Tom Spurgeon's Web site of comics news, reviews, interviews and commentary

Home > CR Reviews

DNAgents Industrial Strength Edition
posted January 6, 2009

imageCreators: Mark Evanier, Will Meugniot, Al Gordon, Willie Blyberg, Dan Spiegle, Mike Royer, Steve Mitchell, Gerald Forton
Publishing Information: Image Comics, softcover, 452 pages, 2008, $24.99
Ordering Numbers: 1582409692 (ISBN10), 9781582409696 (ISBN13)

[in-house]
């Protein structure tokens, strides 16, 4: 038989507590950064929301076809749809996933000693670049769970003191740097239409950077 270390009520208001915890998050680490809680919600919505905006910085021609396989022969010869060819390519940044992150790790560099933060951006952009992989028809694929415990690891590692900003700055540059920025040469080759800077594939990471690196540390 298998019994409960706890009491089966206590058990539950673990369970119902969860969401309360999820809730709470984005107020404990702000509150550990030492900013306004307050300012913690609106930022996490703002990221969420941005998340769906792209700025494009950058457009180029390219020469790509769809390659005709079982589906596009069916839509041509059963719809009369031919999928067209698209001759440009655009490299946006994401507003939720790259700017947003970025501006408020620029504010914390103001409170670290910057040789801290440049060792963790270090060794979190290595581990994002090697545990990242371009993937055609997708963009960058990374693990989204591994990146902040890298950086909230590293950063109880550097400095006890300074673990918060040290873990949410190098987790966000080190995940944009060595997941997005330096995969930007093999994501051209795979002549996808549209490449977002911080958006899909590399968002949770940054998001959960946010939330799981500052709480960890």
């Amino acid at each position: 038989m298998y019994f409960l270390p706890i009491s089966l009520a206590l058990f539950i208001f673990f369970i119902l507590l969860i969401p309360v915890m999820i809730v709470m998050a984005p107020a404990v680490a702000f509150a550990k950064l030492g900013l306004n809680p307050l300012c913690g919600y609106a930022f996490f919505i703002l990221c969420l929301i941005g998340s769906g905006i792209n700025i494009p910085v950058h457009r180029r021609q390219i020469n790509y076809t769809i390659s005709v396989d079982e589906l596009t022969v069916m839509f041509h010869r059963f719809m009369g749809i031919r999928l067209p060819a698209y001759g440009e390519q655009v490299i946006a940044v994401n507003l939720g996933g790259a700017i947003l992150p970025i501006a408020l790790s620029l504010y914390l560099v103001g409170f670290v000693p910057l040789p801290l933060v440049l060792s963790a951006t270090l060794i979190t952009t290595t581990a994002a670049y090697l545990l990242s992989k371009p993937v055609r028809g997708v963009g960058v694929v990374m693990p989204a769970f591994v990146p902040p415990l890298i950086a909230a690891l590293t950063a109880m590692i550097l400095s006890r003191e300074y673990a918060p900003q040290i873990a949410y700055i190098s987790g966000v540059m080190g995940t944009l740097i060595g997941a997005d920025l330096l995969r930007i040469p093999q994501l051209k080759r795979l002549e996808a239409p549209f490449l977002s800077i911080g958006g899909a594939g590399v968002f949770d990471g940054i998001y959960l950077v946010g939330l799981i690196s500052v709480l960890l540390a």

This is one of those books where I'm more curious about it as a publishing project than I am for the content between the covers. Surely one can find color copies of the original comics for $1.50 or less a copy if the title or its concepts interest you. It's also being published at a time when the comics it most obviously influenced -- the Image comics like Gen 13 that combined teen superhero narratives with a more "adult," cheesecake-driven approach to art and a teen movie take on the sexuality of its characters -- seem on the relative outs right now with the reading public. The content is above average 1980s superhero work, clever but not groundbreaking, featuring reasonably solid figure drawing in service of a specific kind of pre-Internet type staring at half-clothed fantasy good girls. I find the storytelling to be frequently cluttered, and the plots never rise above a kind of broad-shouldered, sturdy serviceability. In the onslaught of superhero titles in which it was initially published, picking up DNAgents was sort of like getting a peanut butter and banana sandwich when 90 percent of what was available was straight-up peanut butter. A far cry from a Reuben, but still: bananas! Now, as a potential library book and on the shelves with a much greater variety of material in a landscape that favors trades that have to convince you they're worth a big purchase over serial storytelling publications that only have to trick you into little ones, the modesty of the non-modest work in this Industrial Strength Edition seems to be hoping enough people out there have an honest predilection for peanut butter.